Syllabus

Course Book 
There is no course book. There will be weekly resources provided on SUCourse under the module page (Climate Module or Antibiotic Brain Module). 

Recommended Books
"Conceptual Integrated Science", P. G. Hewitt(available in the Information Center, on student reserve) 
"Science of Nature I", M. A. Alpar (PDF version available on SUCourse. Turkish version, "Doğayı Öğrenmek - Fizik" will also be available at the Information Center, on student reserve; several copies available for purchase at Homer) 

Top Hat (Online Response System) 
In lectures, we will be using an online response system called Top Hat accessible from tophat.com on your web browser, or through free Top Hat app if using tablet. If you have not used the system before, please review this "Getting Started" guide before the first lecture. You must log in Top Hat with your SU email account name or it will not be counted. 
You must bring a laptop or tablet connected to SABANCIUNIV WiFi to each lecture. All cell phones are to be kept turned off during the lectures. 

In order to allow all students to use Top Hat efficiently, please connect only one device to the internet during the lectures.

Science of Naturecourses aim to initiate a curiosity and desire for learning “scientific thinking” in students and at the same time to introduce some of the basic concepts of physical, chemical and biological sciences in connection with questions concerning the universe, nature and our daily life.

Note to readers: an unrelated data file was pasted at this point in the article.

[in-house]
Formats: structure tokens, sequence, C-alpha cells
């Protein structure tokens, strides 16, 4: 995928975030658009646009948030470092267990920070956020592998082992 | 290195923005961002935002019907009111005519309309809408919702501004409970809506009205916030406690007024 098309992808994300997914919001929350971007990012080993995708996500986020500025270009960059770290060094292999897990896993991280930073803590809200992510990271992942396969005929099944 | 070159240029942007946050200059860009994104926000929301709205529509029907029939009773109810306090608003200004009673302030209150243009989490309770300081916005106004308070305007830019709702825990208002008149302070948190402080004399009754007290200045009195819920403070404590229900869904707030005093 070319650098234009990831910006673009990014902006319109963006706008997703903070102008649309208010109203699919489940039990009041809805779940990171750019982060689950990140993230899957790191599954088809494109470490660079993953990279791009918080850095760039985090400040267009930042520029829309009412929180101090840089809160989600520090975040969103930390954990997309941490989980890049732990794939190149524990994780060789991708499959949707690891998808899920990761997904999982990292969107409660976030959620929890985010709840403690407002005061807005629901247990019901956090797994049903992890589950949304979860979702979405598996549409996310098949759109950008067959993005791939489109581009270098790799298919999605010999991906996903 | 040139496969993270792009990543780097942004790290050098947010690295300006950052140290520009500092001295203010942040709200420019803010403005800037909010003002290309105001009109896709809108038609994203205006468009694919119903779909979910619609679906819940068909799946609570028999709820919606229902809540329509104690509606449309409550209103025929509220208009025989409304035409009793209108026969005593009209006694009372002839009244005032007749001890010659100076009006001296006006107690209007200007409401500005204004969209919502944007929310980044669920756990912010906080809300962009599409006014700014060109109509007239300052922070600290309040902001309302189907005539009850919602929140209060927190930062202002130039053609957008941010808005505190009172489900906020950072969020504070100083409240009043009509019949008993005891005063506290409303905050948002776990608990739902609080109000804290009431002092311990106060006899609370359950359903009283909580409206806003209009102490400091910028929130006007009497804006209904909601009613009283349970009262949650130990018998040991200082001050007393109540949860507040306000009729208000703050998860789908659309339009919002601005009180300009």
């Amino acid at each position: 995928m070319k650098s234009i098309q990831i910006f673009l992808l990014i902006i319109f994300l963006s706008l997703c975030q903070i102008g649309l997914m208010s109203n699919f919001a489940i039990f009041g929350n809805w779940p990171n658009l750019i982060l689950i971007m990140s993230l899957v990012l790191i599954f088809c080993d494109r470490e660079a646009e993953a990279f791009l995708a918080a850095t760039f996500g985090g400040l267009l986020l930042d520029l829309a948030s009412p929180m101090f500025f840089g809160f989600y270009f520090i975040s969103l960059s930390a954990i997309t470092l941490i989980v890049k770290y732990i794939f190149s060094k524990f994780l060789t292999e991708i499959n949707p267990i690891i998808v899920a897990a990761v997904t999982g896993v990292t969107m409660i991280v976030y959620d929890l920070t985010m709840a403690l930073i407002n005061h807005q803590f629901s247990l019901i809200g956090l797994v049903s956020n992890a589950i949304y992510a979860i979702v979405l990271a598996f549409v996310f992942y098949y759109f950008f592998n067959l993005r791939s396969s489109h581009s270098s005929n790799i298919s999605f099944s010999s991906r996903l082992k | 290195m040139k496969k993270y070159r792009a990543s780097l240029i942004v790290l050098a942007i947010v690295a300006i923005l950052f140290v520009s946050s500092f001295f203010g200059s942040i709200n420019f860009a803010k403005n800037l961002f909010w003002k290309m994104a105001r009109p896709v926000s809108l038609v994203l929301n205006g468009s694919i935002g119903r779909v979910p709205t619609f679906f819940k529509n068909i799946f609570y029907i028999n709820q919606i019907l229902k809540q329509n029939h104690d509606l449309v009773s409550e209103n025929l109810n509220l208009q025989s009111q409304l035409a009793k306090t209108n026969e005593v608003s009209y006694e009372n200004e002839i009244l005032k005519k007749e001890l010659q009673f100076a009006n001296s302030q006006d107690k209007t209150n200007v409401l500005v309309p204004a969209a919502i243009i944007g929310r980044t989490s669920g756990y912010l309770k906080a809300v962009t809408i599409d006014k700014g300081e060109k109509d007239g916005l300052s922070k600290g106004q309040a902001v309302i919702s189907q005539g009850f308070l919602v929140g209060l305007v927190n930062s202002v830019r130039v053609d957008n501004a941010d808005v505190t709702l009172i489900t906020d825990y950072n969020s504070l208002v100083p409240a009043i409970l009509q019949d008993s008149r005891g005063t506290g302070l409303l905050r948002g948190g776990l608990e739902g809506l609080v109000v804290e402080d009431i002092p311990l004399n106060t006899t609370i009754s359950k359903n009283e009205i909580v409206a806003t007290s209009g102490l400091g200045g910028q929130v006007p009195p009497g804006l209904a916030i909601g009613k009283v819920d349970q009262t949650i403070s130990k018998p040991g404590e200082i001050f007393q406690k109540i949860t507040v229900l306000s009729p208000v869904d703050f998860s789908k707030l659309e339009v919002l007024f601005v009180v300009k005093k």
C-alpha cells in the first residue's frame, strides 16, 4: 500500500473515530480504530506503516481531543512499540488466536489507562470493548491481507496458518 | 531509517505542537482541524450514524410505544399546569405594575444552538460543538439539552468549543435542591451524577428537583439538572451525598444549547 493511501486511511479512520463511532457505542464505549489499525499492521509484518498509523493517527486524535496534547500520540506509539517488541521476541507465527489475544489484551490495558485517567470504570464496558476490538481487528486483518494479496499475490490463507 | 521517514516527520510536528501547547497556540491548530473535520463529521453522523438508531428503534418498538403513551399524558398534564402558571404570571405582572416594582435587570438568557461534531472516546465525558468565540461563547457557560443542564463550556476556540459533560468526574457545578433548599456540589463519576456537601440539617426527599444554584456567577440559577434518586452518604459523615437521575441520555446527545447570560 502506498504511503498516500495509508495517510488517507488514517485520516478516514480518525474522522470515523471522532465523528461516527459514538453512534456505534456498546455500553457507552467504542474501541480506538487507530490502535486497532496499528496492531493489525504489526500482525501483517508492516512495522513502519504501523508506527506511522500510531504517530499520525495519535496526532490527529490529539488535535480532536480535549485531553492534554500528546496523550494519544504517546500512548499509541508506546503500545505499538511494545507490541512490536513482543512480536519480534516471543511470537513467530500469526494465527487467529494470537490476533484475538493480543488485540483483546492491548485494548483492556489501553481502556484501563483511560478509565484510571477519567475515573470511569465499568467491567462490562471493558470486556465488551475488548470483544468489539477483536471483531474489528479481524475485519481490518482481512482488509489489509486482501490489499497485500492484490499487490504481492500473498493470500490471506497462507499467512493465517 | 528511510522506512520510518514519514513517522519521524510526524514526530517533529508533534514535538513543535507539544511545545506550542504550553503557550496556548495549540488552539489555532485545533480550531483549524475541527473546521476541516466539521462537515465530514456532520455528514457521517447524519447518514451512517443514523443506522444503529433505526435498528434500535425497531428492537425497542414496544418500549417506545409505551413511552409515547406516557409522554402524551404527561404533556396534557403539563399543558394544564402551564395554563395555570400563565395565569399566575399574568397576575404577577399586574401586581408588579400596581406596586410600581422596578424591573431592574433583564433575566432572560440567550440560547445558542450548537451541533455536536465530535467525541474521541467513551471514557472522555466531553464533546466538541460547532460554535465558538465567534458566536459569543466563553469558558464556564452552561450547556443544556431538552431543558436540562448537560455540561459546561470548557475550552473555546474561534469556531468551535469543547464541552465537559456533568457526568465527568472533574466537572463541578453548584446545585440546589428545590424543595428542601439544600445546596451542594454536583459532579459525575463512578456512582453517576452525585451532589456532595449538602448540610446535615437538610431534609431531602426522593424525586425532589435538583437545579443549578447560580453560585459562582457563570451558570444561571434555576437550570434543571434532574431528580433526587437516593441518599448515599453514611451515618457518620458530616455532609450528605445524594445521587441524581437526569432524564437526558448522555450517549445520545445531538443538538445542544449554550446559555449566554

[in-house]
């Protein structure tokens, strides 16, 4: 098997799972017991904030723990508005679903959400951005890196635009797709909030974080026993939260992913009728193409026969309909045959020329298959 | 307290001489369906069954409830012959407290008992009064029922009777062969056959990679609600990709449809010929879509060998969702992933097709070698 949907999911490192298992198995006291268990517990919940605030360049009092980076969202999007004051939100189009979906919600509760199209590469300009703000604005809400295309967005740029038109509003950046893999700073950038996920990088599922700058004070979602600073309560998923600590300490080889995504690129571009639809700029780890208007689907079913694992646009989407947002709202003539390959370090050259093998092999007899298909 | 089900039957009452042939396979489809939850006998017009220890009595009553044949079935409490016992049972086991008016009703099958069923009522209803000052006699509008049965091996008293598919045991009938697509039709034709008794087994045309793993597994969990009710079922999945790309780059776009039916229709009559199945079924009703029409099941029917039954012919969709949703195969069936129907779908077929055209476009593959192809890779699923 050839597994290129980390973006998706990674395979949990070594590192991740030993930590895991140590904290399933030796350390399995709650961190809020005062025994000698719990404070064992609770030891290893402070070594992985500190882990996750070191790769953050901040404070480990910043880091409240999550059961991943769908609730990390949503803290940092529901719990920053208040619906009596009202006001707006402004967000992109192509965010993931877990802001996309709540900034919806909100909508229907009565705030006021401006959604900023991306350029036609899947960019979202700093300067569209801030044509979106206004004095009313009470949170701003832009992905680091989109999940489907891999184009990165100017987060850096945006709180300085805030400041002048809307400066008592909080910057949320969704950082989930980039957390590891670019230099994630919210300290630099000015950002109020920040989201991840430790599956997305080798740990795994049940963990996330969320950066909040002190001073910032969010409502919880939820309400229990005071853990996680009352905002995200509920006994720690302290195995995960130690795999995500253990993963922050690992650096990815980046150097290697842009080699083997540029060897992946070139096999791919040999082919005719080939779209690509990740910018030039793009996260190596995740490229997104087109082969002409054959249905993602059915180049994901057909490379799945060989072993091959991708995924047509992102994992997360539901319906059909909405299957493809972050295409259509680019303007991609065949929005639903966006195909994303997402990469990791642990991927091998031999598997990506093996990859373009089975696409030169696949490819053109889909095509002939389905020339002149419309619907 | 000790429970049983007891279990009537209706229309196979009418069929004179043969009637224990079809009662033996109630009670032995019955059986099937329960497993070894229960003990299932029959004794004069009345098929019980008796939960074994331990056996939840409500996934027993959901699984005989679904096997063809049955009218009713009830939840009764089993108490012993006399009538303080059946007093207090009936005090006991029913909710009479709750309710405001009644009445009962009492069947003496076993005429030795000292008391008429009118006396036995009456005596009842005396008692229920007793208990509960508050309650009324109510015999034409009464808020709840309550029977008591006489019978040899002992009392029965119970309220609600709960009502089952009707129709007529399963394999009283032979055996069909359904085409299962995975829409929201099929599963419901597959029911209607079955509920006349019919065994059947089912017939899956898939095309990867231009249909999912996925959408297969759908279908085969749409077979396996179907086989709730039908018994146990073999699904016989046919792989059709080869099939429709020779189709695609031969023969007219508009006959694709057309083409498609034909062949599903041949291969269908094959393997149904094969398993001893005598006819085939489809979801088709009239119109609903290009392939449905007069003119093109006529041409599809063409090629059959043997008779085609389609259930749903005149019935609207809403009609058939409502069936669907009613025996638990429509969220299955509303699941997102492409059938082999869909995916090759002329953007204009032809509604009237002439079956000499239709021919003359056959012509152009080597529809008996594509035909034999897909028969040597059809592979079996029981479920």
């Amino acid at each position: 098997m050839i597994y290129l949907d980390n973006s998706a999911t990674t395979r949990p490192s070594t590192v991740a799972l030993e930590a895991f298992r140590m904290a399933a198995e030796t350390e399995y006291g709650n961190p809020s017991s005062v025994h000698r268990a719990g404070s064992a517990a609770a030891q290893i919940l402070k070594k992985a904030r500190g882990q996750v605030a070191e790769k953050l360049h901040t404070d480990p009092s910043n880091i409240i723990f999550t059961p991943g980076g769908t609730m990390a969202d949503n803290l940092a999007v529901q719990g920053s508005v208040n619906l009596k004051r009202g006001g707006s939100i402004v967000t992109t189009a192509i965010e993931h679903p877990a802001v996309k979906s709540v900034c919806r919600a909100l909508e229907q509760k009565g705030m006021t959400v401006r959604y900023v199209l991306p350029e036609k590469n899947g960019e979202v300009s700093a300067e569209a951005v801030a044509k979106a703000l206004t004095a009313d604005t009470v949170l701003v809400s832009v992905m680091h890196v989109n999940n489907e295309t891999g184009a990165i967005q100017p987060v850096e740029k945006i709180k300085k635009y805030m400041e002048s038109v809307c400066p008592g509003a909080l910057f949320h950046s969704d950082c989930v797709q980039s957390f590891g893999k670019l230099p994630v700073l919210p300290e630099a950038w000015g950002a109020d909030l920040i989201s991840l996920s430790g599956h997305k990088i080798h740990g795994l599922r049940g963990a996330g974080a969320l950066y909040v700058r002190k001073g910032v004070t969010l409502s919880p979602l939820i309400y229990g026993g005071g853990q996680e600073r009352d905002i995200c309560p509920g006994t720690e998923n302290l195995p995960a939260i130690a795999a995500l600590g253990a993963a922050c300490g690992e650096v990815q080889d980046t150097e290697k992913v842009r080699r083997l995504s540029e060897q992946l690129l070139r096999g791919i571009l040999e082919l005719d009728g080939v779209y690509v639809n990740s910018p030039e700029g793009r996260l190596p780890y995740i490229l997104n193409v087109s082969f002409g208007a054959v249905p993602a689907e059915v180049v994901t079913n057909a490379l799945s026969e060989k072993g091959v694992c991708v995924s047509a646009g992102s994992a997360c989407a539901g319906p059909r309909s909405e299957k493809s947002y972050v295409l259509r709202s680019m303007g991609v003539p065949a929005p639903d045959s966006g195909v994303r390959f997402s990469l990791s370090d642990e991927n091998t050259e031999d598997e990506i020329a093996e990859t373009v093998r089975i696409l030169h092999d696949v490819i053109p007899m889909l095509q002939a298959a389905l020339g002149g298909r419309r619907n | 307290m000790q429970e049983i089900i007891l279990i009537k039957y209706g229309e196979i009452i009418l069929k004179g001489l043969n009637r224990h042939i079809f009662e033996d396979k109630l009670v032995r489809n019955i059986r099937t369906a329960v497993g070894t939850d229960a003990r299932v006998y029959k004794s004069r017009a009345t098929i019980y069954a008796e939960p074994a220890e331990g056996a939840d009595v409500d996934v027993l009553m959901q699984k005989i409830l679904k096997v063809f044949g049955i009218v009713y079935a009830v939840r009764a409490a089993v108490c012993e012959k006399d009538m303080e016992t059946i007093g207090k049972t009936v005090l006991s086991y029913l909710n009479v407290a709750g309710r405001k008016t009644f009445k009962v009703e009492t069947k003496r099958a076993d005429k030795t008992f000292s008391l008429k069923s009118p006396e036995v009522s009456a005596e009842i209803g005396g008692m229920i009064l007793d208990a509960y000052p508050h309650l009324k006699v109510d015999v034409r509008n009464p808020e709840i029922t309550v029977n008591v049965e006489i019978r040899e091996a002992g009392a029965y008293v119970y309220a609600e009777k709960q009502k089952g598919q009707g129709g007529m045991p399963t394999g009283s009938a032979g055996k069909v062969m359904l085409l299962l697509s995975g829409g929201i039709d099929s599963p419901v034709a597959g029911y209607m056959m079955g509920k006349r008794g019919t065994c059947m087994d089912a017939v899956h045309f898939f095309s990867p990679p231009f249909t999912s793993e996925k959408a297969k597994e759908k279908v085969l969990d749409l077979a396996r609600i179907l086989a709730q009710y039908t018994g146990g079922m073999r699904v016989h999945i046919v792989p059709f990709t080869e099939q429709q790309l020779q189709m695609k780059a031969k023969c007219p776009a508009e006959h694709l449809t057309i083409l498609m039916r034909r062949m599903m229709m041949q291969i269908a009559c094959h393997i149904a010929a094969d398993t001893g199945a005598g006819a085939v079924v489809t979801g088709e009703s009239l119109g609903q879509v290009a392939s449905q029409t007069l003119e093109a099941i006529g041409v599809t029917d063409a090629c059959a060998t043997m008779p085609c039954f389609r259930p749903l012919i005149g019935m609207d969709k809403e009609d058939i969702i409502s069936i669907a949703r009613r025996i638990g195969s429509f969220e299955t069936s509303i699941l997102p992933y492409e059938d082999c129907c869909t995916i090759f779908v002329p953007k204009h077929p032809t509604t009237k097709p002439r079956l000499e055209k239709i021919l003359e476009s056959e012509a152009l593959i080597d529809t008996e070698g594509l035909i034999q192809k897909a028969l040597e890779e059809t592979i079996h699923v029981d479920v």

The NS 102 course consists of two modules “(1) Can we stop/reverse climate change?” and “(2) Can we ever comprehend the workings of the brain?” Scientific methodology and fundamental concepts in the physical, chemical, and biological sciences are introduced through an integrated approach in the framework of these questions. 

Upon completing NS102, students will be able to: 

  1. Demonstrate skills for critical thinking, reasoning and problem solving through integration of different concepts and information.
  2. Distinguish among scientific laws, hypothesis and theory and use them to differentiate facts from fiction.
  3. Apply mathematical concepts to solve quantitative problems.
  4. Demonstrate fundamental knowledge of the terminology, major concepts and theories of one or more fields in physical, chemical, and biological sciences.
  5. Describe the role of science and technology, and develop skills for communicating scientific concepts and facts to society in general.
  6. Demonstrate professionalism and ethics when using scientific approach to make informed decision in daily life situations.

Academic Integrity Policy -- YOU MUST READ AND FOLLOW